Wellbeing in the workplace affects individuals, both at work and at home, and can even have an impact long after the employee has stopped working. That’s why workplace wellness has to be the responsibility of both employers and the individuals themselves.

There are many personal factors that may impact wellbeing in the workplace, from demographics and personality traits to exercise behaviours and lifestyle choices. Whilst employers can influence workplace factors, individual employees have the power to control their personal choices and behaviours.

What are the personal factors that may impact wellbeing in the workplace

Some factors – such as age and location – cannot be affected by behavioural change or by good employee wellness benefits. Others however, such as confidence in the workplace, engagement with exercise, and lifestyle factors, could be influenced by workplace policy and peer support.

The impact of employee demographics on wellbeing in the workplace

Age, location, socioeconomic background, and other demographic factors can have a measurable impact on workplace wellbeing. According to the Resolution Foundation, an independent think-tank, sickness-related unemployment is significantly impacted by geography and age. Their 2024 Labour Market Outlook study reports that economic inactivity due to ill-health rose from 5.1% to 5.8%, peaking at 2.8m individuals in October 2023.

The highest proportion of people out of work due to ongoing illness were those at either end of the age spectrum, with younger and older people accounting for 90% of the rise in overall economic activity.

This is supported by Department of Work and Pension (DWP) figures on claims for disability benefits, which shows a 138% increase in the 16-17 age group between 2020 to 2024. The DWP reports that 48% of overall claimants claim for musculoskeletal or connective tissue pain – a factor that can hugely impact workplace wellness.

Employers should be aware of these data trends and support employees with access to employee benefits, resources, and healthier choices.

The impact of job seniority on wellbeing in the workplace

The seniority of an individual’s position within an organisation can influence how they experience workplace wellbeing. Working hours, overtime, travel, and even seemingly positive stressors like client networking can all impact wellbeing by limiting access to free time, exercise, and healthy sleep.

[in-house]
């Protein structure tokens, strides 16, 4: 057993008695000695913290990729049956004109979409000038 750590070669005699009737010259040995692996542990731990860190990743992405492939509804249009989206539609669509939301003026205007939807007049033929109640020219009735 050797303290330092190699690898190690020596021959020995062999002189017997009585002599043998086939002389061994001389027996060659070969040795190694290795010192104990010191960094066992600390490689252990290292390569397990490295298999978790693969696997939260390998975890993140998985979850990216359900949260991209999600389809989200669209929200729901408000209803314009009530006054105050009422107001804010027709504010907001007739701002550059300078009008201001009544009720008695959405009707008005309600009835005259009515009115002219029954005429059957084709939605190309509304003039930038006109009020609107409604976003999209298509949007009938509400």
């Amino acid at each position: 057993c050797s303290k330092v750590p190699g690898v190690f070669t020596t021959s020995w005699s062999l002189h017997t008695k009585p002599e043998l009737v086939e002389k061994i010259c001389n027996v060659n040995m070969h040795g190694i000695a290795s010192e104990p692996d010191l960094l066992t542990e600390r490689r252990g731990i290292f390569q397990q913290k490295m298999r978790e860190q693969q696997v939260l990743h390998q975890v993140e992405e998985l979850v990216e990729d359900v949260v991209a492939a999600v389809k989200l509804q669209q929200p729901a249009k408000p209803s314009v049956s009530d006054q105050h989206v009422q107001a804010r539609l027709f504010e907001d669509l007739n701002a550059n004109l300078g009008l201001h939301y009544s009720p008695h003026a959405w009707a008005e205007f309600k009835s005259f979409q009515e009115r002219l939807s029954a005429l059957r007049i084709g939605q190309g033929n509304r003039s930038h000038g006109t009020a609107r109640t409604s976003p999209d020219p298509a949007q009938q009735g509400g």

Senior staff members may face unique stressors related to longer hours, decision-making, and managing teams. More junior employees may experience stress associated with performance expectations and career development.

Employers should recognise the challenges faced by employees at different levels and provide appropriate support through mentors, employee benefits packages, and set clear boundaries around work/life balance.

Personal lifestyle choices that influence workplace wellbeing

It’s obvious that the lifestyle choices a person makes outside of their work hours can significantly impact their workplace wellbeing. These include but are not limited to diet, exercise, sleep, alcohol, and drug use, and managing common health risk factors such as cardiovascular wellness.

As an employer, you must be mindful not to overstep the line when encouraging employees to live a healthier lifestyle (especially in their private lives). But there’s plenty you can do to inform, encourage, and lead by example.

Foster a workplace culture that makes healthy eating and exercise accessible, and celebrates positive lifestyle choices. Offer flexible and appealing employee fitness benefits. Make it easy for individuals to make small, consistent healthy lifestyle changes in the workplace.

The role of physical fitness on workplace wellbeing

Regular exercise is linked to numerous benefits to overall wellbeing, including improved cardiovascular health, reduced risk of obesity, type 2 diabetes, stroke, better ability to manage stress, and improved mood. Employees who take regular exercise or are physically active outside of work are likely to be healthier, happier people at work.

As an employer, you can encourage people to be more active by making exercise accessible during the work day. This might mean building a culture of walking meetings, active breaks, and lunchtime trail walks. You can also appoint wellness champions to offer peer-based encouragement and accountability.

You might also offer good-natured workplace fitness challenges (in the office or between sites), publish news of fitness achievements via in-house comms, or set up informal groups for colleagues who do the same sports.

It’s vital that you offer fitness as part of your employee benefits. Make sure your fitness-as-a-benefit is flexible and adaptable, suiting the needs of all employees. Discounted gym membership as an employee benefit should offer access to multiple sites around the country so people can engage with fitness at a time and location that suits them.

Individual personality traits linked to better workplace wellbeing

Certain behavioural traits can impact an individual’s ability to cope with stress, feel satisfied at work, and maintain overall wellness. Those who are resilient to stress are more likely to bounce back from setbacks and maintain a positive outlook as their career progresses. Traits such as assertiveness, the ability to prioritise and delegate, and having the confidence to set boundaries around work hours and workload are important for maintaining workplace wellbeing.

Every employee is different, and there are many personal factors that may impact wellbeing in the workplace. Employers must understand the influence of demographics, lifestyle choices, personality traits, and job position to offer strategies and support that boost employee wellbeing.